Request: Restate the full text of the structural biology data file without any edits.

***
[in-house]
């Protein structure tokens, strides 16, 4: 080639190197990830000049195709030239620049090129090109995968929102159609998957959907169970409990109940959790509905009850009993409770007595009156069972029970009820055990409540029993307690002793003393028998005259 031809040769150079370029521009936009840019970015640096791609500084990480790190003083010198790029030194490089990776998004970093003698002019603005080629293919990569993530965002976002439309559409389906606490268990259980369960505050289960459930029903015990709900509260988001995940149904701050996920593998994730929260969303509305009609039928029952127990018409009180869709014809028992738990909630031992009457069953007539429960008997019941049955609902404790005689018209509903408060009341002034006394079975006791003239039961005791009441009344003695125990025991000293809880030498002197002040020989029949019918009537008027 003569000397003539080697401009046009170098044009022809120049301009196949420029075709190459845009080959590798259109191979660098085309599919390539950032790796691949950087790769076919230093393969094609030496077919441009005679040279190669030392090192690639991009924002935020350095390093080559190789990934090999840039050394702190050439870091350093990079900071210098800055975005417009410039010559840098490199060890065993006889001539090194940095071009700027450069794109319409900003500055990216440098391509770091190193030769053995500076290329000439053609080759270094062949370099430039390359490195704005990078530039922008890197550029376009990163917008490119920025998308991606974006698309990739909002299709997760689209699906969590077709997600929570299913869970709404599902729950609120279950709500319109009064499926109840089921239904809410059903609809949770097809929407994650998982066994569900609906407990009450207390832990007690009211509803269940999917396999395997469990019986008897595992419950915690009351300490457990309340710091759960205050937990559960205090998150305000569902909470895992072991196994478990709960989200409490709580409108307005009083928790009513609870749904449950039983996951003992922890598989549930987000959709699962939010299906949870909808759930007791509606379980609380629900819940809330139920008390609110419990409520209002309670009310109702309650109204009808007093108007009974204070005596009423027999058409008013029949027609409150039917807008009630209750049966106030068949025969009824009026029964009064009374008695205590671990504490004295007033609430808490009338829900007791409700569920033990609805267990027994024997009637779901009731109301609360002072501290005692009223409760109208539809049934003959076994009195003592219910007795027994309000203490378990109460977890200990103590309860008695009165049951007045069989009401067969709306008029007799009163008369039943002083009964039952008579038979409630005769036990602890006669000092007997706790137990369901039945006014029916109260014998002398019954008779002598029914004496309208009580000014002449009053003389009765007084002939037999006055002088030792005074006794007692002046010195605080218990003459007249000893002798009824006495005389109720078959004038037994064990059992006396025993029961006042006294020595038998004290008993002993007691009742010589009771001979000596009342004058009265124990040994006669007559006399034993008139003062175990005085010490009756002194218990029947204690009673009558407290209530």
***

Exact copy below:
[in-house]
């Protein structure tokens, strides 16, 4: 080639190197990830000049195709030239620049090129090109995968929102159609998957959907169970409990109940959790509905009850009993409770007595009156069972029970009820055990409540029993307690002793003393028998005259 031809040769150079370029521009936009840019970015640096791609500084990480790190003083010198790029030194490089990776998004970093003698002019603005080629293919990569993530965002976002439309559409389906606490268990259980369960505050289960459930029903015990709900509260988001995940149904701050996920593998994730929260969303509305009609039928029952127990018409009180869709014809028992738990909630031992009457069953007539429960008997019941049955609902404790005689018209509903408060009341002034006394079975006791003239039961005791009441009344003695125990025991000293809880030498002197002040020989029949019918009537008027 003569000397003539080697401009046009170098044009022809120049301009196949420029075709190459845009080959590798259109191979660098085309599919390539950032790796691949950087790769076919230093393969094609030496077919441009005679040279190669030392090192690639991009924002935020350095390093080559190789990934090999840039050394702190050439870091350093990079900071210098800055975005417009410039010559840098490199060890065993006889001539090194940095071009700027450069794109319409900003500055990216440098391509770091190193030769053995500076290329000439053609080759270094062949370099430039390359490195704005990078530039922008890197550029376009990163917008490119920025998308991606974006698309990739909002299709997760689209699906969590077709997600929570299913869970709404599902729950609120279950709500319109009064499926109840089921239904809410059903609809949770097809929407994650998982066994569900609906407990009450207390832990007690009211509803269940999917396999395997469990019986008897595992419950915690009351300490457990309340710091759960205050937990559960205090998150305000569902909470895992072991196994478990709960989200409490709580409108307005009083928790009513609870749904449950039983996951003992922890598989549930987000959709699962939010299906949870909808759930007791509606379980609380629900819940809330139920008390609110419990409520209002309670009310109702309650109204009808007093108007009974204070005596009423027999058409008013029949027609409150039917807008009630209750049966106030068949025969009824009026029964009064009374008695205590671990504490004295007033609430808490009338829900007791409700569920033990609805267990027994024997009637779901009731109301609360002072501290005692009223409760109208539809049934003959076994009195003592219910007795027994309000203490378990109460977890200990103590309860008695009165049951007045069989009401067969709306008029007799009163008369039943002083009964039952008579038979409630005769036990602890006669000092007997706790137990369901039945006014029916109260014998002398019954008779002598029914004496309208009580000014002449009053003389009765007084002939037999006055002088030792005074006794007692002046010195605080218990003459007249000893002798009824006495005389109720078959004038037994064990059992006396025993029961006042006294020595038998004290008993002993007691009742010589009771001979000596009342004058009265124990040994006669007559006399034993008139003062175990005085010490009756002194218990029947204690009673009558407290209530």